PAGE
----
We Must Fix the Social Security Disability Application Backlog

America’s growing population is facing a crisis when the unexpected strikes and permanent disability occurs. One in five people (or 56 million) in the United States are disabled. Economic disparity has caused us to work longer before retirement, while technologies have given us longer lifespans. One never knows when they’ll become disabled — this simple fact has helped to keep this issue in the shadows and devoid of attention. Only disabled people seem to recognize the urgency of stopping the three-year determination delay agencies have had for two decades, despite very strictly defined eligibility criteria most appellants already meet.

It’s gotten worse, with 10,000 people dying last year while awaiting benefits. On average, 800,000 to 1.2 million silently suffer each year, with the phenomenon responsible for countless bankruptcies and homelessness.

Two decades of complaints by the affected to Congress hasn’t fixed the chronic shortage of administrative law judges who hear appeals, or the contracted physicians vetting applicants’ records to determine if they qualify for benefits based on a complicated, extensive set of accepted conditions known as the Blue Book. Rampant agency
mistakes cause a huge influx of unnecessary appeals before judges faced with already huge caseloads. The problem has gotten worse each year and shows no signs of improving. Everyone seems to know somebody affected by the “disability impossibility” but nothing has been done to address it. This motivated me to begin the national debate.

The Congressional Budget Office projected this year that the Disability Trust Fund will become insolvent in 2023. This ongoing issue generates nearly all the public’s interest in Social Security and greatly distracts from discussion of the backlog. Most Americans who are not disabled find it hard to believe the federal disability program is unable to process disability determinations in a timely manner. The number of disabled will only continue to rise as the nation’s population grows, meaning the intensive demand will likely never improve and only continue to worsen. Conditions one might have died from a decade earlier have become treatable as advances in medicine and technology prolong our lives. However, such innovations don’t necessarily return people to the workforce.

After enduring this circumstance myself with eight qualifying disabilities, I realized a solution would only occur if the public demanded it. Clearly, Congress has ignored their constituents long enough that a signature petition was necessary to call on the two subcommittees in Congress who oversee Social Security to finally take action. Over 1,300 have signed it so far, with over 200 comments about personal experiences that bring disgust and tears. If this wasn’t an already grim situation, Trump’s budget has $63 billion in cuts slated for disability, which will further damage an already lean and barely-functioning agency. My petition has motivated a House member from Indiana to write an article acknowledging the issue. A female GOP representative discussing the need for congressional intervention highlights the nonpartisan nature of this issue.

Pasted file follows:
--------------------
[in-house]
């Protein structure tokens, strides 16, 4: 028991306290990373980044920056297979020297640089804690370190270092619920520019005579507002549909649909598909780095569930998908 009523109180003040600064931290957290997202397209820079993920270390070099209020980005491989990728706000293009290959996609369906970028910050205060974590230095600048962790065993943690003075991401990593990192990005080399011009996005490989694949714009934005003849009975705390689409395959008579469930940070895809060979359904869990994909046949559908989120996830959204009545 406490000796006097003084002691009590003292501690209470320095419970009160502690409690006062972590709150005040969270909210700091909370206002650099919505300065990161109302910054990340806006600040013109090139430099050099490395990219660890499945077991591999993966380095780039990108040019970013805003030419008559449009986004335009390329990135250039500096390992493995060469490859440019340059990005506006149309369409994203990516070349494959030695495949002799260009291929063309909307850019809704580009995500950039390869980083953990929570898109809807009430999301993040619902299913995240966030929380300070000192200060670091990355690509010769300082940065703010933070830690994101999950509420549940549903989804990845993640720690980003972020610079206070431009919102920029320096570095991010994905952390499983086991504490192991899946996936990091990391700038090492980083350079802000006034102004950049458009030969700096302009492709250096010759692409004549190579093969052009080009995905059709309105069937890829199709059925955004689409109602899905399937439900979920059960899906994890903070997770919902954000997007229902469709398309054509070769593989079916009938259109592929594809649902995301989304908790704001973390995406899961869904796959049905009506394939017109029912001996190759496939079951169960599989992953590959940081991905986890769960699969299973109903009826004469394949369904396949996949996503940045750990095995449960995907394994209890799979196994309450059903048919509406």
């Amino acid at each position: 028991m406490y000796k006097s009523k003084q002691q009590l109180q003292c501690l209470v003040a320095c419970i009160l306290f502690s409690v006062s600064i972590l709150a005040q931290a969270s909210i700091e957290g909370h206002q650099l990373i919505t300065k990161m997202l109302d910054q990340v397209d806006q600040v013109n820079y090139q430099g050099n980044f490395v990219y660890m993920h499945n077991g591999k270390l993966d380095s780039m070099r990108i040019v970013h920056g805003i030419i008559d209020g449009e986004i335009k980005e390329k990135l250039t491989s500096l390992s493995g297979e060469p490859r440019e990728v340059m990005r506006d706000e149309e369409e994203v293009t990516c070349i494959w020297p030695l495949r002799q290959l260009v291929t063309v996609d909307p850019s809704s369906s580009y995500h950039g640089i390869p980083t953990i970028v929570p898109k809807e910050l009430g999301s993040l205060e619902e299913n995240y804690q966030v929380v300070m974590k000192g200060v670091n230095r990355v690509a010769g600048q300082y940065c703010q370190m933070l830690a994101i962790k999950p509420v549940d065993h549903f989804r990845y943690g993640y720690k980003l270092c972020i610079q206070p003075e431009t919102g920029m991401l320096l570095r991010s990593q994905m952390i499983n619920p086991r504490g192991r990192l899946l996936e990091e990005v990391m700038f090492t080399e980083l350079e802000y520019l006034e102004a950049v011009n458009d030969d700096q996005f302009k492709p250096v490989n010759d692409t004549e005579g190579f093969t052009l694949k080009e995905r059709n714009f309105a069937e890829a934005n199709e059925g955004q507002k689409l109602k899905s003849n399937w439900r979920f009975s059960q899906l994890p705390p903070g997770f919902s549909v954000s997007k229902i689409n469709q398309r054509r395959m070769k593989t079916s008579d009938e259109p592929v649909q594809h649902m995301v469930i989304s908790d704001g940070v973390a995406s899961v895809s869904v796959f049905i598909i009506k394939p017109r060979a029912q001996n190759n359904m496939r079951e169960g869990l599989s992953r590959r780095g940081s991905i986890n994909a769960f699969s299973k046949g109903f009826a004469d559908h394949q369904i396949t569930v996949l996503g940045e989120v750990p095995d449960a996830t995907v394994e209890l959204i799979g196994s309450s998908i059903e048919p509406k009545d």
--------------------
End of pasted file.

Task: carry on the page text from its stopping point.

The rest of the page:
In the United States, it seems the prevailing opinion has been that the permanently disabled (who don’t yet qualify for retirement benefits) must use personal savings and faith-based groups for their long-term care. This impractical notion has been espoused by the American Medical Association since their disdain began over Roosevelt’s New Deal programs. Years of political hostility and inaction by both parties in Congress to help disabled workers resulted in President Eisenhower finally intervening and getting the Social Security Disability program we know today implemented in 1958 — but only after two failed attempts and objection from both parties.

We still have much disdain for disabled people in America and have much to learn from our colleagues in other organized democracies. Waiting years for help shouldn’t become an accepted part of being disabled in this country. Much can be said about how a nation cares for its disabled citizens. For two decades America has told the world we’d prefer they die than receive basic benefits to which they’re entitled, which average only $1,165 per month.

Sign the Change petition today and help Congress fix this problem. You can also email your representatives (there’s a link on the petition page). Until we start asking Congress about this issue with any numbers, this issue will only worsen and continue destroying America’s economy, with hundreds of thousands of unnecessary bankruptcies and home forfeitures a year.

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Getty image by Claudio Baba.

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